|Recent Basic and Applied Research on Rich-Lean Transitions
|Sunday, May 29, 2022
|11:00 AM–12:50 PM
|Meeting Level 1; Room 153A
|Area: EAB/DEV; Domain: Translational
|Chair: Forrest Toegel (Northern Michigan University)
|Discussant: Michael Perone (West Virginia University)
|CE Instructor: Forrest Toegel, Ph.D.
|Abstract: Discriminable transitions from favorable to unfavorable schedules of positive reinforcement, often called rich-lean transitions, can disrupt operant behavior. The present symposium arranges four recent areas of research that further our understanding of this phenomenon. The first presentation will discuss environmental arrangements that make the schedules “rich” and “lean” and the temporal locus of pausing in research with pigeons. The second presentation investigates pharmacological methods to ameliorate the disruptions caused by rich-lean transitions with monkeys. The third presentation evaluates punitive effects of stimuli associated with lean reinforcement schedules using pigeons. The fourth presentation describes methods of incorporating the context-dependent aversive nature of rich-lean transitions to benefit individuals in the clinical environment. The symposium will conclude with a discussion led by Dr. Michael Perone. The goals of this symposium are to bring interested researchers up to speed with current research involving rich-lean transitions, highlight areas where future research could aid in our understanding of the phenomena, and describe the potential application of treatments to improve the lives of clients, their caretakers, and professionals working in clinical settings.
|Instruction Level: Intermediate
|Keyword(s): context-dependent aversiveness, positive reinforcement, rich-lean transitions, translational
|Target Audience: Audience members should understand patterns of behavior generated by basic schedules of reinforcement and the general principle of stimulus control.
|Learning Objectives: At the conclusion of this symposium, participants will be able to describe (1) aversive aspects of transitions between schedule of positive reinforcement, (2) pharmacological interventions that can affect behavioral disruptions observed in rich-lean transitions, (3) punishing effects of stimuli correlated with lean schedules of positive reinforcement, and (4) clinical implications of transitions between rich and lean reinforcement schedules.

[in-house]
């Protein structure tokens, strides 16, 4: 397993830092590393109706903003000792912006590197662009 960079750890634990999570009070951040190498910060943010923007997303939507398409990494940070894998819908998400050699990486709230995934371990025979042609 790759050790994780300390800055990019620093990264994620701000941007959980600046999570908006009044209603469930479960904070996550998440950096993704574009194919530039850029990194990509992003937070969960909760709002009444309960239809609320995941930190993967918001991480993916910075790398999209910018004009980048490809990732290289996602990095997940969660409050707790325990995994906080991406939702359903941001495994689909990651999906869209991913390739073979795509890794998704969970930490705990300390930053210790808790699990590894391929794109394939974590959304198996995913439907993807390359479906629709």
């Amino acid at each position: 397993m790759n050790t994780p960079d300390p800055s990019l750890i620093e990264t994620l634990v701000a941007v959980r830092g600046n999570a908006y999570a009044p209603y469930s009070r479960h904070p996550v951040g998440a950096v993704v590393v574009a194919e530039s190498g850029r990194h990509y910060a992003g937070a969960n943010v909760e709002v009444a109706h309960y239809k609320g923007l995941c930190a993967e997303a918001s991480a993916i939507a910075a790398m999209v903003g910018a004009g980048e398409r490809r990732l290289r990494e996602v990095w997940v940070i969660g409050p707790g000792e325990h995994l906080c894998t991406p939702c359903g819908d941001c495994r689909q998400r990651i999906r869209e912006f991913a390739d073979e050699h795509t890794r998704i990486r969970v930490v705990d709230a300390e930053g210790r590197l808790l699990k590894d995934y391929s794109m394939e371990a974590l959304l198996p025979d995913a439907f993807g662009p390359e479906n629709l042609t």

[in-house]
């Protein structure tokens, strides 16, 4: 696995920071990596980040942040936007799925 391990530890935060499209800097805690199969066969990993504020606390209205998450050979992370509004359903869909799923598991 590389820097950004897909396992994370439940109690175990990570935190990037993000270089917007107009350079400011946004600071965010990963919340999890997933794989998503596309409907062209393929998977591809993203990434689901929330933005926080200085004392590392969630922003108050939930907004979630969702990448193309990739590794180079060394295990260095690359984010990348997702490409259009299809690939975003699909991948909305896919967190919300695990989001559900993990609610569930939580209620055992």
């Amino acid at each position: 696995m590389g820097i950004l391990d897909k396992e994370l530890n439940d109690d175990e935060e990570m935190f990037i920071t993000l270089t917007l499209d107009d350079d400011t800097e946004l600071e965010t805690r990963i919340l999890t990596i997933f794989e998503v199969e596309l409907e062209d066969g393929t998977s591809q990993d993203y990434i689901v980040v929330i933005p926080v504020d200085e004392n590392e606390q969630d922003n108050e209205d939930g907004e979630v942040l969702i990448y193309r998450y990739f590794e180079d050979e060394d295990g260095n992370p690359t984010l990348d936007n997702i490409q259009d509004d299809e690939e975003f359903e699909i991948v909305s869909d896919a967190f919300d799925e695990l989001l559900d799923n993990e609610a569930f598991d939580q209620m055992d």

|Pausing Under Rich and Lean Fixed-Ratio Schedules: Where and When?
|FORREST TOEGEL (Northern Michigan University), Cory Toegel (Northern Michigan University), Carson Yahrmarkt (Northern Michigan University), Michael Perone (West Virginia University)
|Abstract: When transitions are arranged between discriminable fixed-ratio (FR) schedules that are relatively favorable (rich) and unfavorable (lean), the pause observed in the transition from the rich schedule to the lean schedule (i.e., the rich-lean transition) is extended beyond those observed in the other types of transitions. Although this finding has been well documented across various species and situations, some aspects of this phenomenon are not well understood. For example, the traditional measurement of pausing understates the disruptive effects of the rich-lean transition for some individuals. We sought to further our understanding of pausing in rich-lean transitions in two ways: by examining behavior in a new type of experimental arrangement with transitions between response targets that generate accurate and inaccurate responding and by investigating the temporal location of pausing in rich-lean transitions. We found that transitions from response targets that generate accurate responding to those that generate inaccurate responding can function as rich-lean transitions. We also identified the temporal locations of pausing in rich-lean transitions across pigeons that participated in several rich-lean projects, and make recommendations for measuring pausing by individuals for whom the typical measurement of pausing is insufficient.
Feasibility of Rich-Lean Transition Procedures With Rhesus Monkeys as an Assay for Putative Anti-Anxiety Medications
|Forrest Toegel (Northern Michigan University), Cory Toegel (Northern Michigan University), James K. Rowlett (University of Mississippi Medical Center), Austin Zamarripa (Johns Hopkins University School of Medicine), SALLY L. HUSKINSON (University of Mississippi Medical Center)